After-school program teaches folklorico dance

CNJ staff photo: Liliana Castillo Jessica Lopez and her partner Alejandro Chacon twirl and twist to folklorico music at La Casita Elementary School’s Folklorico Dance Club.

By Liliana Castillo: CNJ staff writer

Entering Christy Van Hoose’s classroom after 3 p.m. on a folklorico day is like walking into a crowded dance club.

The students twirl and laugh their way across the empty space made by moving desks to the walls. The students that sit around the improv dance floor chat and watch the dancers, waiting for their turn.

Van Hoose teaches folklorico dance to La Casita Elementary students as part of the national after-school program. Students need to keep their grades up to stay in the class.

Van Hoose said the dance class helps the students with self-esteem issues, learn self-discipline and responsibility.

“It’s a nice way to motivate students to do well in school,” she said over the folklorico music tripping and dancing out of a small stereo in the middle of the room. “It helps them keep up their grades and they have to be disciplined to actually learn the dances.”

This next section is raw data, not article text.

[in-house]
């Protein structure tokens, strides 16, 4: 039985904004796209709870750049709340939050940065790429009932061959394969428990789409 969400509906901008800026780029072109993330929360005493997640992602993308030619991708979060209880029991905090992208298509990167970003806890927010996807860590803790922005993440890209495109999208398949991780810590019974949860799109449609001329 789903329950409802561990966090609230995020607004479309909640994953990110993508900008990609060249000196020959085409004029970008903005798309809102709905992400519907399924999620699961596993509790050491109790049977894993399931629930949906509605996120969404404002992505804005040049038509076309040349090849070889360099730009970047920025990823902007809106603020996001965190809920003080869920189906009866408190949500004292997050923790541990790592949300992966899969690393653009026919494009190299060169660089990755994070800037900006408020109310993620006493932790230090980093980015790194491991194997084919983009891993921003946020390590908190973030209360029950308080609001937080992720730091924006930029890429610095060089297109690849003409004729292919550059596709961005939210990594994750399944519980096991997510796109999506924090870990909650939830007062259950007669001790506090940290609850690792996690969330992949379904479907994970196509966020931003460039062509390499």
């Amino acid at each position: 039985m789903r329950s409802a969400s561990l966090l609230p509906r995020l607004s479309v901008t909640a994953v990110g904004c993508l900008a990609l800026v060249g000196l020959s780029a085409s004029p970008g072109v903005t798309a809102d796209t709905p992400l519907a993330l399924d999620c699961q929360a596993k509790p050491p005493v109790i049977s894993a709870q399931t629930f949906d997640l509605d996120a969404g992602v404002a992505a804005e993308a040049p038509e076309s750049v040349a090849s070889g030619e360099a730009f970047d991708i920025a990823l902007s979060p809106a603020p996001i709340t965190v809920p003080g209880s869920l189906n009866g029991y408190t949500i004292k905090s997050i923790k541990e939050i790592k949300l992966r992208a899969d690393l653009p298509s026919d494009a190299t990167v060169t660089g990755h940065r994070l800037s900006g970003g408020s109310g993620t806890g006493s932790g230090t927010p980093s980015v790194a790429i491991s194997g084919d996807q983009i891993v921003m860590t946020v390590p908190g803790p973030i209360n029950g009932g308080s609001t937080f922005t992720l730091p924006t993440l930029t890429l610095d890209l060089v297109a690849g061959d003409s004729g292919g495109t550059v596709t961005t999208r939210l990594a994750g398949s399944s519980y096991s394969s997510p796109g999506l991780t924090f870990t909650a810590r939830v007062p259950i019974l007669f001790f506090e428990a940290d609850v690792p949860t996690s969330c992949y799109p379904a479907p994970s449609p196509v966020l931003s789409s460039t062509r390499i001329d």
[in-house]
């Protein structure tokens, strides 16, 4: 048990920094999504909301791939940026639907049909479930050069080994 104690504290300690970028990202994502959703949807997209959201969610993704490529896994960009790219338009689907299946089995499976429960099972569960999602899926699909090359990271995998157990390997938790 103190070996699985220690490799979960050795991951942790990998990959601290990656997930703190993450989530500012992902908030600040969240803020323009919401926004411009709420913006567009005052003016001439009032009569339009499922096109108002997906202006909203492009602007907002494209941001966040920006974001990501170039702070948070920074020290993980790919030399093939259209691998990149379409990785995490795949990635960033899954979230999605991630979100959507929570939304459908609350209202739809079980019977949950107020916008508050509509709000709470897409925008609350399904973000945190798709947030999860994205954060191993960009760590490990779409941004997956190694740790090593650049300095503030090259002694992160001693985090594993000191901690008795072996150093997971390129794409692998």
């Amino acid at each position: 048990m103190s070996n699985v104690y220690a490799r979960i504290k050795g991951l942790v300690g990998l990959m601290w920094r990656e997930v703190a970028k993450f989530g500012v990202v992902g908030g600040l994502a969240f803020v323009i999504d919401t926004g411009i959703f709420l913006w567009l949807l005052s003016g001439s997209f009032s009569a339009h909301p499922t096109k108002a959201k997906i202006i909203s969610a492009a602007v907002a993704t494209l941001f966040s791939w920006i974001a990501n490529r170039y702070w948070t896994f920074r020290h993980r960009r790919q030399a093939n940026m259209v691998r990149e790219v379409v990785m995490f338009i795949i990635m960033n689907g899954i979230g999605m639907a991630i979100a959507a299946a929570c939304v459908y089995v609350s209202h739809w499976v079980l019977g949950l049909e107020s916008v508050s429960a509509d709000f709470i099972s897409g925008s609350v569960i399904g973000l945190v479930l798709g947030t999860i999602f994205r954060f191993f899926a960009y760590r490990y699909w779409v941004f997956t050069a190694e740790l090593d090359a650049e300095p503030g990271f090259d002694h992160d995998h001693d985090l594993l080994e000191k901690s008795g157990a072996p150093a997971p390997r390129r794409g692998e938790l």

The students have traveled as far as Santa Fe to perform.

“They love to perform,” the teacher said. “If they could go every week to perform, they’d be happy campers.”

The class’ next performance will be Dec. 15 at the Friendship Senior Center.

Alejandro Chacon, 10, said the class is fun.

“We get to go places,” he said. “My favorite song is ‘Evangelinas.’ We stomp and shake and make noise.”

Chacon said performing in front of a crowd makes him nervous, but he likes to do it anyway.

“Sometimes it makes me nervous to see all those people and to hear them clapping,” he said.

Jessica Lopez, 11, is in the folklorico class for the second time.

“I make sure I have good grades so I can dance,” she said.

At the beginning of the program, not even Van Hoose knew how to dance folklorico. Dancers from Roswell came to Clovis for a workshop, and VanHoose used those skills to teach the students.

“I’ve taught them from scratch. None of the kids danced folklorico until this class,” she said. “But if you’ve got rhythm, you can dance to any kind of music.”

While the incentive to dance keeps the students in check with their grades, the class also teaches the students to respect each other and work together.

“They need to work as a cohesive team. It’s like a football team. If you’ve got a few people not learning the plays, it throws everyone off.”